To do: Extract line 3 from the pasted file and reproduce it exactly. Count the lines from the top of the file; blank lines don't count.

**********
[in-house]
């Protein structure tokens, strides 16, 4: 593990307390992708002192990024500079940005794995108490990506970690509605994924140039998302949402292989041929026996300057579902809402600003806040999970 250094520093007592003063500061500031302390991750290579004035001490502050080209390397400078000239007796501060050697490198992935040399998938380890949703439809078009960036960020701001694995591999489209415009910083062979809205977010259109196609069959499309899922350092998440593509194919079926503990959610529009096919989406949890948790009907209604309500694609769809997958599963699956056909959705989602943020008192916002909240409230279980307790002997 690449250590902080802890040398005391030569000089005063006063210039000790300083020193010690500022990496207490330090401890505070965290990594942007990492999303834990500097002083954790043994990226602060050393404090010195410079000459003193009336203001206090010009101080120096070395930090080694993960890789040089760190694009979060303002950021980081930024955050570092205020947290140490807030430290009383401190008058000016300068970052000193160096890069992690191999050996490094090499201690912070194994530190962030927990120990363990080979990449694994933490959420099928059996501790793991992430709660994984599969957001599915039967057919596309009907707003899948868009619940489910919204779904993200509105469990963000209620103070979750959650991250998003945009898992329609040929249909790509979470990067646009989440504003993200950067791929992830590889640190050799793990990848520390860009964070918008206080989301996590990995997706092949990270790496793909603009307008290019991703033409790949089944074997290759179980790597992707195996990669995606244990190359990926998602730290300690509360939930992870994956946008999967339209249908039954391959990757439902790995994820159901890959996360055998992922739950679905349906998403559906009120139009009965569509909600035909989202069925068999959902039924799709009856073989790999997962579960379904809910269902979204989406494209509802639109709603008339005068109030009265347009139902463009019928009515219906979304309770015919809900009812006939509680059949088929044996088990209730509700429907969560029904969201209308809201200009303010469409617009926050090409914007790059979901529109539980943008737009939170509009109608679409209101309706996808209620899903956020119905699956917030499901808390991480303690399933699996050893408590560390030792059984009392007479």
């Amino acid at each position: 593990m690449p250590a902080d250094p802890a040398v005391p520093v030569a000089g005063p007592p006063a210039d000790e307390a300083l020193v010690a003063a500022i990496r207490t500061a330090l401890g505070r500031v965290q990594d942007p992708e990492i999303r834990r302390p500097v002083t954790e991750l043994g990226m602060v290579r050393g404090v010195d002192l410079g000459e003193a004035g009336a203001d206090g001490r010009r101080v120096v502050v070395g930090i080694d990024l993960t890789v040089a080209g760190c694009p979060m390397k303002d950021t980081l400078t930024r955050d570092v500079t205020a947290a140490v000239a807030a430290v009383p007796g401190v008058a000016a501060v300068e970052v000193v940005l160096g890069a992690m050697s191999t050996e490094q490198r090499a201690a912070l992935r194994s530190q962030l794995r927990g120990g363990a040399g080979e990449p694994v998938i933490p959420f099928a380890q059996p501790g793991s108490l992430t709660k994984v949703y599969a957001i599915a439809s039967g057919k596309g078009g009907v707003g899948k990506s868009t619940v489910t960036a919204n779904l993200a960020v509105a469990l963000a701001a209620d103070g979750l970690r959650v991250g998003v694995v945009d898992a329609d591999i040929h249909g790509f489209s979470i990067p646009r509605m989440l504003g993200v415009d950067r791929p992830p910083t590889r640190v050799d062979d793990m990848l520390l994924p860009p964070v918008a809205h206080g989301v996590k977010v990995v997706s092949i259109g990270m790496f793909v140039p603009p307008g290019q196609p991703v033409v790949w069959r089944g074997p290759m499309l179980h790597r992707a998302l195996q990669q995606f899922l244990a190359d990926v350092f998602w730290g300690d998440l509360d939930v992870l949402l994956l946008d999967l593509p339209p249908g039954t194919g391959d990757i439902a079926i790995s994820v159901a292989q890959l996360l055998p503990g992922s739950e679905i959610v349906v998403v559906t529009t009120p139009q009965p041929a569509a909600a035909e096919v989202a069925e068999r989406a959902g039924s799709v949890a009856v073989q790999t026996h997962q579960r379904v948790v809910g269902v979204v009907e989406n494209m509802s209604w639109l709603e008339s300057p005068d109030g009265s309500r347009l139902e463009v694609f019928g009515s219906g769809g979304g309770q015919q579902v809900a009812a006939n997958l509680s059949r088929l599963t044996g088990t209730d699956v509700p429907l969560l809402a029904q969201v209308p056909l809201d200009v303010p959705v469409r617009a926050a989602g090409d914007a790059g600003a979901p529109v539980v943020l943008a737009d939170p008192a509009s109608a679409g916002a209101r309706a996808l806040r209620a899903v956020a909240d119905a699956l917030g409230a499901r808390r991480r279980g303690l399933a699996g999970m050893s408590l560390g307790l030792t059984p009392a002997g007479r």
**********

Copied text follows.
């Amino acid at each position: 593990m690449p250590a902080d250094p802890a040398v005391p520093v030569a000089g005063p007592p006063a210039d000790e307390a300083l020193v010690a003063a500022i990496r207490t500061a330090l401890g505070r500031v965290q990594d942007p992708e990492i999303r834990r302390p500097v002083t954790e991750l043994g990226m602060v290579r050393g404090v010195d002192l410079g000459e003193a004035g009336a203001d206090g001490r010009r101080v120096v502050v070395g930090i080694d990024l993960t890789v040089a080209g760190c694009p979060m390397k303002d950021t980081l400078t930024r955050d570092v500079t205020a947290a140490v000239a807030a430290v009383p007796g401190v008058a000016a501060v300068e970052v000193v940005l160096g890069a992690m050697s191999t050996e490094q490198r090499a201690a912070l992935r194994s530190q962030l794995r927990g120990g363990a040399g080979e990449p694994v998938i933490p959420f099928a380890q059996p501790g793991s108490l992430t709660k994984v949703y599969a957001i599915a439809s039967g057919k596309g078009g009907v707003g899948k990506s868009t619940v489910t960036a919204n779904l993200a960020v509105a469990l963000a701001a209620d103070g979750l970690r959650v991250g998003v694995v945009d898992a329609d591999i040929h249909g790509f489209s979470i990067p646009r509605m989440l504003g993200v415009d950067r791929p992830p910083t590889r640190v050799d062979d793990m990848l520390l994924p860009p964070v918008a809205h206080g989301v996590k977010v990995v997706s092949i259109g990270m790496f793909v140039p603009p307008g290019q196609p991703v033409v790949w069959r089944g074997p290759m499309l179980h790597r992707a998302l195996q990669q995606f899922l244990a190359d990926v350092f998602w730290g300690d998440l509360d939930v992870l949402l994956l946008d999967l593509p339209p249908g039954t194919g391959d990757i439902a079926i790995s994820v159901a292989q890959l996360l055998p503990g992922s739950e679905i959610v349906v998403v559906t529009t009120p139009q009965p041929a569509a909600a035909e096919v989202a069925e068999r989406a959902g039924s799709v949890a009856v073989q790999t026996h997962q579960r379904v948790v809910g269902v979204v009907e989406n494209m509802s209604w639109l709603e008339s300057p005068d109030g009265s309500r347009l139902e463009v694609f019928g009515s219906g769809g979304g309770q015919q579902v809900a009812a006939n997958l509680s059949r088929l599963t044996g088990t209730d699956v509700p429907l969560l809402a029904q969201v209308p056909l809201d200009v303010p959705v469409r617009a926050a989602g090409d914007a790059g600003a979901p529109v539980v943020l943008a737009d939170p008192a509009s109608a679409g916002a209101r309706a996808l806040r209620a899903v956020a909240d119905a699956l917030g409230a499901r808390r991480r279980g303690l399933a699996g999970m050893s408590l560390g307790l030792t059984p009392a002997g007479r």